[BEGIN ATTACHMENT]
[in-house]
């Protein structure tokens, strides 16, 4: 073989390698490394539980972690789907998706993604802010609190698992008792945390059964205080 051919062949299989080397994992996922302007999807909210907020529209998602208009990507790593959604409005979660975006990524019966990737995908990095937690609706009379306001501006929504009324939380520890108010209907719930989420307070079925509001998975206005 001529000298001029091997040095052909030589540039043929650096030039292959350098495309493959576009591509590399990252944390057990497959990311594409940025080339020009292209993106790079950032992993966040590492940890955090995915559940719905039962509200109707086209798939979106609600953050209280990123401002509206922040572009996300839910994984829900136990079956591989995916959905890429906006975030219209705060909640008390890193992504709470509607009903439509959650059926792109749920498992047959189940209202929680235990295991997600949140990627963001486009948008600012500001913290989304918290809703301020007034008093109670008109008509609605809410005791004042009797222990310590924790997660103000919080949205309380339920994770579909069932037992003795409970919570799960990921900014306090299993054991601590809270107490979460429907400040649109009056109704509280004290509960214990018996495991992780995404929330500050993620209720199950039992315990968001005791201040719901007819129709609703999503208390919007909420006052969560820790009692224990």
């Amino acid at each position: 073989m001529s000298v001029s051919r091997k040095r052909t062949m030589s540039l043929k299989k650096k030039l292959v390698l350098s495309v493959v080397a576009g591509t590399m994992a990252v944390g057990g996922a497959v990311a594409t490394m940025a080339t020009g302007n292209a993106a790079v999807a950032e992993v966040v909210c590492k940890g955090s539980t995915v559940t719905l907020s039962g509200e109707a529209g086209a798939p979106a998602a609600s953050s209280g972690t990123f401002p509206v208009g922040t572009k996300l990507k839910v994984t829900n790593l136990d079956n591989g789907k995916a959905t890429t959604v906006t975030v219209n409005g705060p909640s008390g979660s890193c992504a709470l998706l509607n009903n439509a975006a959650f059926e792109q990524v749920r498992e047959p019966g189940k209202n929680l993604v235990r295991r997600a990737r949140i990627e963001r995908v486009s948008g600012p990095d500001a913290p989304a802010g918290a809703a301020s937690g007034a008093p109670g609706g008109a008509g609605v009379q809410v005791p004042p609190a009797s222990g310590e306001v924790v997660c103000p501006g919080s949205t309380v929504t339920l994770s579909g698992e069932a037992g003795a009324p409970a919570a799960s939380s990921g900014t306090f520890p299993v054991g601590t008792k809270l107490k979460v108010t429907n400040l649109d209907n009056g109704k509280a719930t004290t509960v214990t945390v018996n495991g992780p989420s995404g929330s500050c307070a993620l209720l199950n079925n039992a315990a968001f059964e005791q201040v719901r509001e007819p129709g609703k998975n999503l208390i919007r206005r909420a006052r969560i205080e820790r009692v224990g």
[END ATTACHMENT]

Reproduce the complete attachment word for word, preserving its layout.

[in-house]
């Protein structure tokens, strides 16, 4: 073989390698490394539980972690789907998706993604802010609190698992008792945390059964205080 051919062949299989080397994992996922302007999807909210907020529209998602208009990507790593959604409005979660975006990524019966990737995908990095937690609706009379306001501006929504009324939380520890108010209907719930989420307070079925509001998975206005 001529000298001029091997040095052909030589540039043929650096030039292959350098495309493959576009591509590399990252944390057990497959990311594409940025080339020009292209993106790079950032992993966040590492940890955090995915559940719905039962509200109707086209798939979106609600953050209280990123401002509206922040572009996300839910994984829900136990079956591989995916959905890429906006975030219209705060909640008390890193992504709470509607009903439509959650059926792109749920498992047959189940209202929680235990295991997600949140990627963001486009948008600012500001913290989304918290809703301020007034008093109670008109008509609605809410005791004042009797222990310590924790997660103000919080949205309380339920994770579909069932037992003795409970919570799960990921900014306090299993054991601590809270107490979460429907400040649109009056109704509280004290509960214990018996495991992780995404929330500050993620209720199950039992315990968001005791201040719901007819129709609703999503208390919007909420006052969560820790009692224990």
């Amino acid at each position: 073989m001529s000298v001029s051919r091997k040095r052909t062949m030589s540039l043929k299989k650096k030039l292959v390698l350098s495309v493959v080397a576009g591509t590399m994992a990252v944390g057990g996922a497959v990311a594409t490394m940025a080339t020009g302007n292209a993106a790079v999807a950032e992993v966040v909210c590492k940890g955090s539980t995915v559940t719905l907020s039962g509200e109707a529209g086209a798939p979106a998602a609600s953050s209280g972690t990123f401002p509206v208009g922040t572009k996300l990507k839910v994984t829900n790593l136990d079956n591989g789907k995916a959905t890429t959604v906006t975030v219209n409005g705060p909640s008390g979660s890193c992504a709470l998706l509607n009903n439509a975006a959650f059926e792109q990524v749920r498992e047959p019966g189940k209202n929680l993604v235990r295991r997600a990737r949140i990627e963001r995908v486009s948008g600012p990095d500001a913290p989304a802010g918290a809703a301020s937690g007034a008093p109670g609706g008109a008509g609605v009379q809410v005791p004042p609190a009797s222990g310590e306001v924790v997660c103000p501006g919080s949205t309380v929504t339920l994770s579909g698992e069932a037992g003795a009324p409970a919570a799960s939380s990921g900014t306090f520890p299993v054991g601590t008792k809270l107490k979460v108010t429907n400040l649109d209907n009056g109704k509280a719930t004290t509960v214990t945390v018996n495991g992780p989420s995404g929330s500050c307070a993620l209720l199950n079925n039992a315990a968001f059964e005791q201040v719901r509001e007819p129709g609703k998975n999503l208390i919007r206005r909420a006052r969560i205080e820790r009692v224990g």